European Rally Champion Alexey Lukyanuk has started his quest for a third ERC title in perfect fashion by edging World Rally Championship driver Andreas Mikkelsen to victory on the season-opening Rally Poland.
Lukyanuk, driving a Citroën C3 Rally2 from Saintéloc Racing, recorded a 18.4-second victory over Andreas Mikkelsen’s Toksport Škoda Fabia Rally2 evo with local driver Mikołaj Marczyk claiming third, close to two minutes behind.
Rally Poland, a WRC round in 2009 and from 2013-17, had attracted a strong entry of ERC regulars and WRC2 stars in 2021 and it was one of the WRC2 pilots that made the strongest start in the shape of Volkswagen Polo GTI R5 driver Nikolay Gryazin.
Gryazin dominated the early phases, fastest on the first five tests and second quickest on SS6 to hold a 40.5s lead over Lukyanuk. But his challenge unravelled when he picked up a puncture on the seventh stage.
Gryazin did complete SS7 to end it 10.6s adrift of new leader Lukyanuk but he wasn’t able to take part on the leg-concluding Mikołajki Arena with just one spare tire in the trunk of his Polo. Retirement was his only option.
“It’s forbidden to go without one wheel,” a luckless Gryazin explained. “I thought I hit something but it looks like it just happened from the bolt [of the front suspension]
“There’s nothing to do. I was trying. When I saw the difference was quite big in the first pass I started to try to make a big gap in the first pass.”
Lukynauk held a near-30s overnight lead over Mikkelsen after Gryazin’s dramas, but the fight for victory was far from over.
Mikkelsen, who had given himself the pre-season goal of dominating every single WRC or ERC rally he started in the Rally2 class in 2021, set about sticking true to his word. Although Lukyanuk’s C3 started Sunday strongly to edge further clear out front, Mikkelsen’s Fabia was faster – and by some margin – as the final day wore on.
Beating Lukyanuk by 3.1s on SS11 of 14 and then by a strong 8.3s on SS12 (7.7s up on second-fastest Craig Breen), Mikkelsen missed out on the penultimate stage win but still stole another 5.2s from Lukyanuk to keep the pressure on.
However the Russian was undeterred as he had enough of a margin in hand, and he duly scored the opening victory of the season on his first rally since November.
Behind the leading duo, Marczyk was quietly effective to resist Polish countryman Wojciech Chuchała for the final podium spot, though a 1m10s penalty for Chuchała for being late at the penultimate stage’s time control dropped him to seventh.
Chuchała nevertheless impressed on the rally, making his first ERC start since 2016 and first in the top class with a Škoda having campaigned a Subaru Impreza five years ago.
There was no such joy for Hyundai Motorsport’s Breen though who, just like last year, was competing in an MRF Tyres Hyundai i20 R5. Running fifth after six stages, he – like Gryazin – was a casualty of SS7 as he was forced to park up with broken suspension.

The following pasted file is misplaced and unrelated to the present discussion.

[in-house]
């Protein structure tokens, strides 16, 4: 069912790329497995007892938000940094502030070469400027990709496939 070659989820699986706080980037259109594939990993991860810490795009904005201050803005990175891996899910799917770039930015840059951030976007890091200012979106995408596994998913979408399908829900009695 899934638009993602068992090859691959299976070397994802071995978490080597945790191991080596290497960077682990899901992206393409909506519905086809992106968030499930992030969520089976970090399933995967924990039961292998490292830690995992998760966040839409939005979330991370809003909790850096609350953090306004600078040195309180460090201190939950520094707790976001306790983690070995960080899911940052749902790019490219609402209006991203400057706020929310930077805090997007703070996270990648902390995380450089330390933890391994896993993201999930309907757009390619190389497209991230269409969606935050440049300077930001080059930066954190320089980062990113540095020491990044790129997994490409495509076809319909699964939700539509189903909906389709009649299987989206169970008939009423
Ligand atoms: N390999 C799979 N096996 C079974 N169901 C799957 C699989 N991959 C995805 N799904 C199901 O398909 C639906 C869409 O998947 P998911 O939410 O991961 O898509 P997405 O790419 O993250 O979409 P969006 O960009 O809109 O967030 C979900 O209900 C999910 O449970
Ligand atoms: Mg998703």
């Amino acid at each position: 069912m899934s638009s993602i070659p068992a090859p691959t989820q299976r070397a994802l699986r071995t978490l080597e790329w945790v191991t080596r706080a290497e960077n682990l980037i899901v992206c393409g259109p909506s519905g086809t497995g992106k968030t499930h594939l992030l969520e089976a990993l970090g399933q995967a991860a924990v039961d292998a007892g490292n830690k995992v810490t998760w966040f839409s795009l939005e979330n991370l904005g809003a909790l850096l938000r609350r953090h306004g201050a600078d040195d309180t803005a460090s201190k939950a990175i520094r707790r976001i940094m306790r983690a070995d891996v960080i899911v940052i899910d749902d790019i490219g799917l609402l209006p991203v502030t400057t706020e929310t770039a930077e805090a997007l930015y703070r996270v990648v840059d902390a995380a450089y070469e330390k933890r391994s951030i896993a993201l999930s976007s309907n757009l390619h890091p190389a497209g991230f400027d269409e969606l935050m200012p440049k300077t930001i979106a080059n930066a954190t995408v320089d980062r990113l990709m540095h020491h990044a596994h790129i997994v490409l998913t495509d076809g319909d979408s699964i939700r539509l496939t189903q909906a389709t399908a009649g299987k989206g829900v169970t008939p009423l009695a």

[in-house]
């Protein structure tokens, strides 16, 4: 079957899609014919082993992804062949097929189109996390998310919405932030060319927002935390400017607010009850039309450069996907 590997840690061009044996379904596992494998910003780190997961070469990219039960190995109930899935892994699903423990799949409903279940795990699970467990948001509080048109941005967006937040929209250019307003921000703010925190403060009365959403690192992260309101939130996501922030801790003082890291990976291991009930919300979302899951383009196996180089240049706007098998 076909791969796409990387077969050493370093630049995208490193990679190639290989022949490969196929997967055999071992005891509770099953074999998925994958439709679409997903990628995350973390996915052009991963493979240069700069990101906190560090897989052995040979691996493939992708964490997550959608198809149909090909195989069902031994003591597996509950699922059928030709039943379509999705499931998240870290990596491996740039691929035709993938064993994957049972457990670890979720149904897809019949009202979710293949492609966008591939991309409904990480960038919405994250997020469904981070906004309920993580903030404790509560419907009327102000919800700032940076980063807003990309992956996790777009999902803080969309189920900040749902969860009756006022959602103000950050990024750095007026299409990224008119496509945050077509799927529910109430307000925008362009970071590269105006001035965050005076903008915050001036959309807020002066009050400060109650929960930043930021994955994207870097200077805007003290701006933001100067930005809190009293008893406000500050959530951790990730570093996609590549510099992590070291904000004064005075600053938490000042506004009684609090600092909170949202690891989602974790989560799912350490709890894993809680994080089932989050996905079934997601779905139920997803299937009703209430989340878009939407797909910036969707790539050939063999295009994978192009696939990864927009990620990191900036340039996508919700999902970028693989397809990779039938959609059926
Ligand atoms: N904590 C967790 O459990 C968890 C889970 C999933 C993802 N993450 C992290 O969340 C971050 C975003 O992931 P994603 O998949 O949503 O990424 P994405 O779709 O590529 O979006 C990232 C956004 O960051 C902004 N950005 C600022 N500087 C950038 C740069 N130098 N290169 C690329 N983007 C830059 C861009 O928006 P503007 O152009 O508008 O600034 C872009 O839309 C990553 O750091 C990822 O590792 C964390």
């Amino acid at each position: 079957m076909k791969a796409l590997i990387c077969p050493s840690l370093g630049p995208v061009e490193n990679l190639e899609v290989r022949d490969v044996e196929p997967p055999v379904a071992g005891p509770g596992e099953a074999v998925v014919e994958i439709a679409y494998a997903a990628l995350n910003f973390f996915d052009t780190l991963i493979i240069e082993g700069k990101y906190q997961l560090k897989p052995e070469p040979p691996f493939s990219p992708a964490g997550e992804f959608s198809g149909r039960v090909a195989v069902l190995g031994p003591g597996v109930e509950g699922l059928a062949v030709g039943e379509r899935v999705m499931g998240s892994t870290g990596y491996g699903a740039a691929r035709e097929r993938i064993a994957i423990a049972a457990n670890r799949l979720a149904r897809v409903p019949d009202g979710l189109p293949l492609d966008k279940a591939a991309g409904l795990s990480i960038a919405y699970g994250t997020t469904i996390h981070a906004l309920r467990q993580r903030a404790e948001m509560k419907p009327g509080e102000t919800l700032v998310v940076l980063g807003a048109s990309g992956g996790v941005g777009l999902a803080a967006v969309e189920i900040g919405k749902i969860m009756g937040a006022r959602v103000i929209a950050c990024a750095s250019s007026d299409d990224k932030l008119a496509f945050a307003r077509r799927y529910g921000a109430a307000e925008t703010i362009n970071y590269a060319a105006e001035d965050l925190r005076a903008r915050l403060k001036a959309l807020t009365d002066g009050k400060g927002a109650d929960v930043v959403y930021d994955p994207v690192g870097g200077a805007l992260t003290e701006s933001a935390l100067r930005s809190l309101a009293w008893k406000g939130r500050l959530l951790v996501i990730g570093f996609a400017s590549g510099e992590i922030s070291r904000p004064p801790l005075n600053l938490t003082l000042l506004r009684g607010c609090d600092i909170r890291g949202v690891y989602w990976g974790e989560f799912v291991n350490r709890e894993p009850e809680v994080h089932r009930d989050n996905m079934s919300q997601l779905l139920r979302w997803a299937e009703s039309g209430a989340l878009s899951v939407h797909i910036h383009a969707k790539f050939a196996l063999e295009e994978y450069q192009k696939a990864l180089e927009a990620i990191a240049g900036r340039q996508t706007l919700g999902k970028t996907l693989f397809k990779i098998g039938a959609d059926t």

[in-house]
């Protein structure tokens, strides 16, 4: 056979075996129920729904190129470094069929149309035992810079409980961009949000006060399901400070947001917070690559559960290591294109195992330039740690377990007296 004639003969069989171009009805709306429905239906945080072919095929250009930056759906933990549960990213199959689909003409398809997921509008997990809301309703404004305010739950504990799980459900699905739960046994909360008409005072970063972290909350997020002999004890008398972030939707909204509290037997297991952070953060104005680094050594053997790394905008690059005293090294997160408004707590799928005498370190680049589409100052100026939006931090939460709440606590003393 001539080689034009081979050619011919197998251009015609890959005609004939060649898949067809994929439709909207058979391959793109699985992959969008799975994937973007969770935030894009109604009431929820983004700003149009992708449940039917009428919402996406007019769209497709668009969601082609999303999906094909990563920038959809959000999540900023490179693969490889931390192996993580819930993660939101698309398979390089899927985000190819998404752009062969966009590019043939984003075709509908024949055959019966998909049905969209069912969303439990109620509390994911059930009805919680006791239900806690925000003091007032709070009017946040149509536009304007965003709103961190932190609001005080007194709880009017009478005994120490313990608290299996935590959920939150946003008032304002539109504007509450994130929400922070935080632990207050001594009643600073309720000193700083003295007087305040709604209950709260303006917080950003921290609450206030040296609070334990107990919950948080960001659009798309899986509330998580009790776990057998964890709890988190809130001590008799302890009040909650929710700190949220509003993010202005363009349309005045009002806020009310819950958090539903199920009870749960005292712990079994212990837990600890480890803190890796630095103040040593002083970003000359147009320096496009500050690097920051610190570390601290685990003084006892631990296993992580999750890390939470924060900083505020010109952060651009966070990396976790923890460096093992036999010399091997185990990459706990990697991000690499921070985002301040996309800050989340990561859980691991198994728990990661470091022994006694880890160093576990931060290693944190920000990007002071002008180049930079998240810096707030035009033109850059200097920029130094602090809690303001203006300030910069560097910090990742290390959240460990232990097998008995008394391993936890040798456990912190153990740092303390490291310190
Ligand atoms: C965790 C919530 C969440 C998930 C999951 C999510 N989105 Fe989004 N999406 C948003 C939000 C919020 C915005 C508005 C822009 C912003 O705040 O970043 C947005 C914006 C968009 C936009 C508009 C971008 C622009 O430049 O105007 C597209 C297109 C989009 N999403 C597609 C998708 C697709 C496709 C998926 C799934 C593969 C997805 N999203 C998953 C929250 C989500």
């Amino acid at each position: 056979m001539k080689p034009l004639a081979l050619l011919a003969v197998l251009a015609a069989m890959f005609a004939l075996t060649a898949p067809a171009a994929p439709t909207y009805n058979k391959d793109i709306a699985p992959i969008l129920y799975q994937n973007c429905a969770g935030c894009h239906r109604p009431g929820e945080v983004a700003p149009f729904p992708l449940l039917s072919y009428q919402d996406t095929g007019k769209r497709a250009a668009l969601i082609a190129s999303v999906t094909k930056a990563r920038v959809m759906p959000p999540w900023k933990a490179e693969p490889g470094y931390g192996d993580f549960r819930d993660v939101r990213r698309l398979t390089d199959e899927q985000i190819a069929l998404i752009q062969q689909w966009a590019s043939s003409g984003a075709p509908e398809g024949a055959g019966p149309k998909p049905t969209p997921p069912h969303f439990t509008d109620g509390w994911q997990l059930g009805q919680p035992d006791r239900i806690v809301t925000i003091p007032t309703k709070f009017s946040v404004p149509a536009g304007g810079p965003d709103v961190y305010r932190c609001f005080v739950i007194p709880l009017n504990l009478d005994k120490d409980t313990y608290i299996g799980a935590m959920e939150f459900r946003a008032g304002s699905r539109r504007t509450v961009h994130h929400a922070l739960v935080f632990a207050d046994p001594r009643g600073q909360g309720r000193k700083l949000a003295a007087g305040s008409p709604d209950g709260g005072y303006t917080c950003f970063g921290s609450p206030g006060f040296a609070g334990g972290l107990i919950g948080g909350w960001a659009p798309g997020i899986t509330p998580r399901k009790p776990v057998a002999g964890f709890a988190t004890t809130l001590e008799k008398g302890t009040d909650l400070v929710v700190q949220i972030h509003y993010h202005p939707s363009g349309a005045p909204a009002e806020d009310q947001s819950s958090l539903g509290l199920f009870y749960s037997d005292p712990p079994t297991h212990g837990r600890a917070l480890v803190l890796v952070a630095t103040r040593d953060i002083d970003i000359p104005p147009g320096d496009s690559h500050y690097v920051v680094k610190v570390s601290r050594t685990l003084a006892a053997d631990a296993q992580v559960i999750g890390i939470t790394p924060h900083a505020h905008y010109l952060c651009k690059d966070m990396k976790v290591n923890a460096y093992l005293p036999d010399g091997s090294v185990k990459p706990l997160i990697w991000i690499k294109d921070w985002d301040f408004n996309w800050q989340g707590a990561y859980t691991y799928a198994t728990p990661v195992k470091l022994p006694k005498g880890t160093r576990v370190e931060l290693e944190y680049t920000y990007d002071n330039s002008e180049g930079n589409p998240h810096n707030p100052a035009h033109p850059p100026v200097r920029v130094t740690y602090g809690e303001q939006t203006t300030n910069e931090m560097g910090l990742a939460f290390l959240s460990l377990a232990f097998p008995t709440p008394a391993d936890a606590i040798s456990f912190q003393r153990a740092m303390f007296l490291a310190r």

Hyundai junior driver Grégoire Munster fared little better, although he did make it to the finish. Munster – who was third overall in last year’s ERC – struggled from the off with his road position and then punctured on Saturday afternoon; costing him three minutes instead of the usual 1m30s as he and co-driver Louis Louka struggled to mount their i20 on the jacks as the destroyed tire had damaged the door handle.
A sensor problem that caused their car to ‘lag’ compounded the job and Munster eventually finished 20th.
Yoann Bonato was another driver to suffer, losing his hold on sixth place when the engine in his Citroën began to fail. Fourth-placed finisher Nil Solans had Bonato covered, but it did relieve the pressure on Norbert Herczig who had just lost his spot to Bonato before the C2’s engine had other ideas.
Efrén Llarena grabbed sixth spot on his first rally with a Škoda – making it a good event for Rally Team Spain with Solans in fourth – with Bonato ailing his restricted C3 to eighth and Erik Cais ninth.
Gregorz Gryzb, WRC3 regular Emlio Fernández and Adrian Chwietczuk all began the final superspecial stage covered by just 4.4s, and finished in 10th, 11th and 12th respectively.
Former Hyundai junior driver Callum Devine took 13th from Umberto Scandola on the penultimate stage when the Italian lost power steering in his Hyundai; Scandola however on the superspecial took the place back from Devine who was on first weekend with M-Sport’s Ford Fiesta Rally2.
Junior WRC driver Jon Armstrong continued his impressive start to 2021 with a comfortable class victory in M-Sport Poland’s Ford Fiesta Rally3. On the car’s WRC debut and his own personal competitive debut in the machine, Armstrong won the class by over four minutes – aided by likely challenger Ken Torn running into electrical gremlins – to finish 21st overall.
Rally Poland 2021: Leading positions after SS14
1 Alexey Lukyanuk/Alexey Arnautov (Citroën) 1h48m31.3s
2 Andreas Mikkelsen/Ola Fløene (Škoda) +18.4s
3 Mikołaj Marczyk/Szymon Gospodarczyk (Škoda) +1m54.7s
4 Nil Solans/Marc Martí (Škoda) +3m06.2s
5 Norbert Herczig/Ramón Ferencz (Škoda) +3m44.8s
6 Efrén Llarena/Sara Fernández (Škoda) +3m46.5s
7 Wojciech Chuchała/Sebastian Rozwadowski (Škoda) +3m56.0s
8 Yoann Bonato/Benjamin Boulloud (Citroën) +4m11.7s
9 Erik Cais/Jindřiška Žáková (Ford) +4m16.6s
10 Grzegorz Grzyb/Michał Poradzisz (Škoda) +4m43.1s